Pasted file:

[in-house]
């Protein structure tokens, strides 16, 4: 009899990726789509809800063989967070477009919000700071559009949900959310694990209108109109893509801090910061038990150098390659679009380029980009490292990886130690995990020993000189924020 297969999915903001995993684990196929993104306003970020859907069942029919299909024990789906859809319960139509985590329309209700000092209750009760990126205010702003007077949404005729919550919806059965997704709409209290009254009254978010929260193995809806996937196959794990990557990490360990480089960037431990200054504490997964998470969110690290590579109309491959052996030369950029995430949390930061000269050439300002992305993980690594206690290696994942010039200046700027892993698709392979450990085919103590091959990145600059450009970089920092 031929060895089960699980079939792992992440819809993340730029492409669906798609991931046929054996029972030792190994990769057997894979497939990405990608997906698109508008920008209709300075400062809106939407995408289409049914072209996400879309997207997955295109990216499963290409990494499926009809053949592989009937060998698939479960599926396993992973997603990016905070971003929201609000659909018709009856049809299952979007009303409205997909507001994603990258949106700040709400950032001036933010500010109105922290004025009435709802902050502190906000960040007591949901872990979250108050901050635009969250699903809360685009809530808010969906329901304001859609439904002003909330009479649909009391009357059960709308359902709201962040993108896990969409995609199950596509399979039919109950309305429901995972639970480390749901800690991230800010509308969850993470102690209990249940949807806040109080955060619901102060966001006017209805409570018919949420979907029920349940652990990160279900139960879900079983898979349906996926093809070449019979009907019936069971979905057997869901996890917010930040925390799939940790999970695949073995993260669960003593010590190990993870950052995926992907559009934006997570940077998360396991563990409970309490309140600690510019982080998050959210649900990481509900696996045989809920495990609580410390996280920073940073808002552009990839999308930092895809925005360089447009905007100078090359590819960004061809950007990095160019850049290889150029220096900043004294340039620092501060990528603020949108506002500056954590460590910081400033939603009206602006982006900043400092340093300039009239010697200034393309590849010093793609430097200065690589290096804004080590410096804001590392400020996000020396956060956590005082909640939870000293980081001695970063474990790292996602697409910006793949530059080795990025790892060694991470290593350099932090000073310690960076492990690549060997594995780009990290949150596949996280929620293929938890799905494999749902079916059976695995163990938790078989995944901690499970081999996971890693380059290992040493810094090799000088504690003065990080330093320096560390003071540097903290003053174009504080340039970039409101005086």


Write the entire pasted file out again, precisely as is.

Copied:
[in-house]
């Protein structure tokens, strides 16, 4: 009899990726789509809800063989967070477009919000700071559009949900959310694990209108109109893509801090910061038990150098390659679009380029980009490292990886130690995990020993000189924020 297969999915903001995993684990196929993104306003970020859907069942029919299909024990789906859809319960139509985590329309209700000092209750009760990126205010702003007077949404005729919550919806059965997704709409209290009254009254978010929260193995809806996937196959794990990557990490360990480089960037431990200054504490997964998470969110690290590579109309491959052996030369950029995430949390930061000269050439300002992305993980690594206690290696994942010039200046700027892993698709392979450990085919103590091959990145600059450009970089920092 031929060895089960699980079939792992992440819809993340730029492409669906798609991931046929054996029972030792190994990769057997894979497939990405990608997906698109508008920008209709300075400062809106939407995408289409049914072209996400879309997207997955295109990216499963290409990494499926009809053949592989009937060998698939479960599926396993992973997603990016905070971003929201609000659909018709009856049809299952979007009303409205997909507001994603990258949106700040709400950032001036933010500010109105922290004025009435709802902050502190906000960040007591949901872990979250108050901050635009969250699903809360685009809530808010969906329901304001859609439904002003909330009479649909009391009357059960709308359902709201962040993108896990969409995609199950596509399979039919109950309305429901995972639970480390749901800690991230800010509308969850993470102690209990249940949807806040109080955060619901102060966001006017209805409570018919949420979907029920349940652990990160279900139960879900079983898979349906996926093809070449019979009907019936069971979905057997869901996890917010930040925390799939940790999970695949073995993260669960003593010590190990993870950052995926992907559009934006997570940077998360396991563990409970309490309140600690510019982080998050959210649900990481509900696996045989809920495990609580410390996280920073940073808002552009990839999308930092895809925005360089447009905007100078090359590819960004061809950007990095160019850049290889150029220096900043004294340039620092501060990528603020949108506002500056954590460590910081400033939603009206602006982006900043400092340093300039009239010697200034393309590849010093793609430097200065690589290096804004080590410096804001590392400020996000020396956060956590005082909640939870000293980081001695970063474990790292996602697409910006793949530059080795990025790892060694991470290593350099932090000073310690960076492990690549060997594995780009990290949150596949996280929620293929938890799905494999749902079916059976695995163990938790078989995944901690499970081999996971890693380059290992040493810094090799000088504690003065990080330093320096560390003071540097903290003053174009504080340039970039409101005086």